An assessment of Romo's 2013 campaign using the old eyeball test certainly suggests that something was amiss: the underthrown deep balls; the refusal to tuck the ball and run, often with an open field in front of him; less dexterity in the pocket, punctuated by an alarming number of times when he would drop into a quasi-fetal position in the face of -sometimes at the mere whisper of - an interior rush.
But the numbers support this thesis as well. Romo's career has been defined by many things. The one stat that doesn't get enough recognition is his YPA, which, for most of his career, has ranked at or near the best of the modern era. Currently, only Aaron Rodgers (8.2), Steve Young (8.0), Kurt Warner and Phillip Rivers (both 7.9) sit in front of Romo, who is tied with Ben Roethlisberger at 7.8. From 2006-2009, Romo's YPA was a stunning 8.1. After the 2011 season, Romo was tied for the lead with Young, at 8.0. In short, his YPA has fallen precipitously in the last two years.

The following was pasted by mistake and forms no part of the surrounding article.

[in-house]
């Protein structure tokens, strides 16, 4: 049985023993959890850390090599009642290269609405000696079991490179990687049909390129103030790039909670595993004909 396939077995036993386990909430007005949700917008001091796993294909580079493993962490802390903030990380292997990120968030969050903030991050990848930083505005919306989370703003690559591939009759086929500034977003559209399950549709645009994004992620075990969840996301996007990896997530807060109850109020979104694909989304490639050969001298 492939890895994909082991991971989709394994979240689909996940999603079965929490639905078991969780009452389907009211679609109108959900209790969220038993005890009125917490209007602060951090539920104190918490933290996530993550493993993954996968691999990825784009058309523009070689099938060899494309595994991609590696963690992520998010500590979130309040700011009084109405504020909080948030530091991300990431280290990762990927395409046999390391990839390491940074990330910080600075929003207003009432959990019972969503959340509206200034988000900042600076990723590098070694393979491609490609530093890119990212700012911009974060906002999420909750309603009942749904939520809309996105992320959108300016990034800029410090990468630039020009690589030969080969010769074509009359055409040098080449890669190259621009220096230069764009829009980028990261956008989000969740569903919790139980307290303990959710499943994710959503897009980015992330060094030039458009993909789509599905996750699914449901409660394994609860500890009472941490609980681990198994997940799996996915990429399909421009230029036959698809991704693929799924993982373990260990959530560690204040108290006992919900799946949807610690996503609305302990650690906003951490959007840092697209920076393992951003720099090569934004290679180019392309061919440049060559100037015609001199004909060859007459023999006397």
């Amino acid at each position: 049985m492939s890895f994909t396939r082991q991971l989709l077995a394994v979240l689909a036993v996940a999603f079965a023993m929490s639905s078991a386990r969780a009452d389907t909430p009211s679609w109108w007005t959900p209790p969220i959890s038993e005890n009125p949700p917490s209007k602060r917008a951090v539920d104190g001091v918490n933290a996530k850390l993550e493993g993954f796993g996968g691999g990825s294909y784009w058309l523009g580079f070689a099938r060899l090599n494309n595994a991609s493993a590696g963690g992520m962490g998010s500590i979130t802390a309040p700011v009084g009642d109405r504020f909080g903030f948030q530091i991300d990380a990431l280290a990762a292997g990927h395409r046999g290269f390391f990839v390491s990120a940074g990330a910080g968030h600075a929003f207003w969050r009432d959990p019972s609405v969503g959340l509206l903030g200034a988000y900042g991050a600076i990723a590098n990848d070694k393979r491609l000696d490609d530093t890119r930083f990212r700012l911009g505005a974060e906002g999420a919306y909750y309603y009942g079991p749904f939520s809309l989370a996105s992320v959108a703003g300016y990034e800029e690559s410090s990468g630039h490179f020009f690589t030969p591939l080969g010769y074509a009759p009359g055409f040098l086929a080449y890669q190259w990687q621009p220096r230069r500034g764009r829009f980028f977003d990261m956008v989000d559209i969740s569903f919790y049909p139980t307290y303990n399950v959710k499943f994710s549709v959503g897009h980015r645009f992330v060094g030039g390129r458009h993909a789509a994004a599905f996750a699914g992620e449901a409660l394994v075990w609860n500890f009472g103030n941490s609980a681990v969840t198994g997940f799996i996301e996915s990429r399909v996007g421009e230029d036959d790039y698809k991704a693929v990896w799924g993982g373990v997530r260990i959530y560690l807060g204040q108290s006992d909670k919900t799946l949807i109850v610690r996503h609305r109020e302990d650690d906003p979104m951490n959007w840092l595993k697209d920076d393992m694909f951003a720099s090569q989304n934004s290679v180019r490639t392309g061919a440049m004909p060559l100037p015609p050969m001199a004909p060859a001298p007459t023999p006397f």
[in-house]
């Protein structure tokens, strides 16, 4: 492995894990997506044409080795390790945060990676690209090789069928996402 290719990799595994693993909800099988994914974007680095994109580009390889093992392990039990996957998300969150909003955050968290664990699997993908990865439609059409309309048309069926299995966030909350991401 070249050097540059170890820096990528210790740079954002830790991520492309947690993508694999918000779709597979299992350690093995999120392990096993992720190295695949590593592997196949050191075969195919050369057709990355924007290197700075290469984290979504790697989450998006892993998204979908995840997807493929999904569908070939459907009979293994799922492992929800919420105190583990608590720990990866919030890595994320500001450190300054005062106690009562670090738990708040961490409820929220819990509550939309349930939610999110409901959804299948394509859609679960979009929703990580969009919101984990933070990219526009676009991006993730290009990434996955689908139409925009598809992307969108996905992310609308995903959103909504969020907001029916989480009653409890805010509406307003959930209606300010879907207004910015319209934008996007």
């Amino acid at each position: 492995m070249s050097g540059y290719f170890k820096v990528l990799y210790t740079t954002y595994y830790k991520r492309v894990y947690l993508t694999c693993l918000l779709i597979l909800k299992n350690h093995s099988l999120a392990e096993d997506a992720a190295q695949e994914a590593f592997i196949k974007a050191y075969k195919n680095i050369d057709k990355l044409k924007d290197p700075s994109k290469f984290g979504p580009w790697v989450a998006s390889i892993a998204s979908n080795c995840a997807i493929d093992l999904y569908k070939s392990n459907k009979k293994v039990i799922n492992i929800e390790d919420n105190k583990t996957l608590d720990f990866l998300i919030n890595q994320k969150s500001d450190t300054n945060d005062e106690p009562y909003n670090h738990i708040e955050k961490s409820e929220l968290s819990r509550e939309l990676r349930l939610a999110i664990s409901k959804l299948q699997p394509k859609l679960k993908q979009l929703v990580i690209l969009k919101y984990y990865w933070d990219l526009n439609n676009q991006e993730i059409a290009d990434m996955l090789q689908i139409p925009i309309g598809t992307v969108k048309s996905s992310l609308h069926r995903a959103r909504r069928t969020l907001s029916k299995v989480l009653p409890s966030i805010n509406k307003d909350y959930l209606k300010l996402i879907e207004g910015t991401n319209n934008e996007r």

In 2013, Romo's YPA was 7.2, a career-low by a goodly margin (his previous low had been 7.5 in 2010, a year in which he played only six games before breaking his collarbone). What's scarier still is that, if we subtract the Denver game, in which he and the rest of the Dallas offense played out of their minds (and he compiled an astonishing 14.1 YPA), his YPA for the season comes in at 6.65. That's where the likes of Ryan Tannehill (6.7), Terrelle Pryor (6.6) and Brandon Weeden (6.5) set up camp.
So, was he playing injured all season, or was there a moment during the season in which he was either injured again (a new injury) or reinjured? I polled my fellow front page writers and Joey Ickes, who, you may remember, did a complete study of every passing play in the first ten games of the season, stated that his film study has him convinced that Romo was hurt in the second half against Kansas City, on a play in which he stripped-sacked by the Chiefs' Ron Parker.